Student Politics, Why Are We Still Here?
Adam Chalmers and Angelus Morningstar know what’s coming.
Muzafer Sherrif, co-founder of modern social psychology, wanted to find out what makes people develop irrational hatred of each other. He ran a study called the Robber’s Cave Experiment, in which he got 22 kids on summer camp and divided them into two groups on different halves of the camp. Over the course of a month, he planned to introduce complications and tensions to try to foment conflict between the groups. He needn’t have bothered, because it turns out just dividing people into groups makes them hate each other.
As soon as each group realised there was a second group on the camp, hatred blossomed. The groups made up names for themselves (Eagles and Ratters), invented nasty stories about the other group and took every opportunity to fight with the other group. Humans are wired to form “tribes” with people close to them, and to irrationally hate any other tribe that gets near. This tribalism manifests itself in summer camps, in feuds between wrestlers and football teams, in prejudice, and in teams of angry people with colourful shirts pushing each other down stairs.
If that last example didn’t sound familiar, prepare yourself. Usyd is about to hold its biannual Robber’s Cave Recreation
Gala—also known as student elections. Eastern Avenue and Cadigal Green walkway are about to transform into a bitterly contested war ground. Student elections showcase some of the finest and nastiest electoral strategies you can name. Unfortunately, student politicians are notorious for using a range of underhanded tactics to undermine their opposition.
While they usually hide behind bright colours, puns and recycled ticket names, most candidates have some political party or movement backing them. When you see two campaigners in clashing colours yell at each other, you’re witnessing more than just student drama. You’re witnessing partisan tribalism, no different to the kind on Question Time or Q&A.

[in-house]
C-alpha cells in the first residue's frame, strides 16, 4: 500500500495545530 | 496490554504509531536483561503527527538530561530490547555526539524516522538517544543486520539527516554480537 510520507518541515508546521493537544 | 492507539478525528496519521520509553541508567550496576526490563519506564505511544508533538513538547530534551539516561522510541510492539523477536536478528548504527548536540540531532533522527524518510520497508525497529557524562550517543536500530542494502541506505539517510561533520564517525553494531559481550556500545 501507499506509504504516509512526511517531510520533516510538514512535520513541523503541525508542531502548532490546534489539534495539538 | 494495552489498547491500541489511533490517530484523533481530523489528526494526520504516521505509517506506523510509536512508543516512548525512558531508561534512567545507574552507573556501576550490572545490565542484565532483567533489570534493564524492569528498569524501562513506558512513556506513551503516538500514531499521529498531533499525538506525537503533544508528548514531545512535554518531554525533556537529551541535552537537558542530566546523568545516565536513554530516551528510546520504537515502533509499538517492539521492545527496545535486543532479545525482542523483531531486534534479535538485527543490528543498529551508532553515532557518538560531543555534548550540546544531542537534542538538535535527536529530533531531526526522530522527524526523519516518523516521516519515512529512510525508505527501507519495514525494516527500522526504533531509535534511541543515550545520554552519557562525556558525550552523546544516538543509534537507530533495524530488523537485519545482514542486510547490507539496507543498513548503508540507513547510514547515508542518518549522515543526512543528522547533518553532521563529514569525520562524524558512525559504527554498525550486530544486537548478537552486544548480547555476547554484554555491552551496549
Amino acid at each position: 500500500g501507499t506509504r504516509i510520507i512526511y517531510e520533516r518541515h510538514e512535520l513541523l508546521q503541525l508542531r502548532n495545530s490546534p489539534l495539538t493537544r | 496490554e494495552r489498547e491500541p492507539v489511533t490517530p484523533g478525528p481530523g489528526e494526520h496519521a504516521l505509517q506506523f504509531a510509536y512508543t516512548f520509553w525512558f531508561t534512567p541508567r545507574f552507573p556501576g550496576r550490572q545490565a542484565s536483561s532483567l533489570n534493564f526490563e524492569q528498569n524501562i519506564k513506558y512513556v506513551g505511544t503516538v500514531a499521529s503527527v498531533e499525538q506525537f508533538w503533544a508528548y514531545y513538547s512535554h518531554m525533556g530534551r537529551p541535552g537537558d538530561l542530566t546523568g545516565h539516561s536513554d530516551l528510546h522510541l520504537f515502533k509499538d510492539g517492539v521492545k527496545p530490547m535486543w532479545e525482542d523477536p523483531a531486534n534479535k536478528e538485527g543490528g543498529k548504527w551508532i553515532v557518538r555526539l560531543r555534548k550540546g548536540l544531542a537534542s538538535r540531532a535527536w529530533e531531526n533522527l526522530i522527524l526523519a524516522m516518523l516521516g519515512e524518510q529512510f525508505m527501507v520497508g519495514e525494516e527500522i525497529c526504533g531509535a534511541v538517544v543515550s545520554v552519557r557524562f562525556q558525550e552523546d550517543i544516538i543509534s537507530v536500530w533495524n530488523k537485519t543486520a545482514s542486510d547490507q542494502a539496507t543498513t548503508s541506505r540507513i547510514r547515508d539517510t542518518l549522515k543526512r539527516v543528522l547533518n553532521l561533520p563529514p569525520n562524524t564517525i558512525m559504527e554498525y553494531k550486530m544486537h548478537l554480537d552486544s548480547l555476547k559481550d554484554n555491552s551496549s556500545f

When campaigners spend all day handing out flyers, harassing strangers on Eastern Avenue and being pressured by their factional overlord, they only become more attached to their tribalist us-versus-them perspective. Campaign managers and political seniors encourage this because it makes campaigners more effective. You don’t want to let Those Awful People who did That Terrible Thing win, do you? Students begin to hate their opponents, which leads to shouting matches, pushing, vandalism, character assassination and far worse. This, of course, only strengthens the tribal hatred of That Other Team and creates a vicious cycle that continues until everyone’s former friendships are ruined, or the campaign ends.
Rival campaigners don’t hate each other for political reasons. They hate each other because we’re hardwired for it. This, incidentally, explains why all three socialist clubs on campus hate each other and none of them can explain why.
But tribalism takes its toll. Friendships are destroyed. Classes failed. Mental health can be ruined. And ultimately, the electorate suffers for it, because when campaigns are powered by self-righteousness and emotion, rational discourse withers away.
So this election season, we’re begging you: remember your opponents are people too, and don’t give in to the hatred.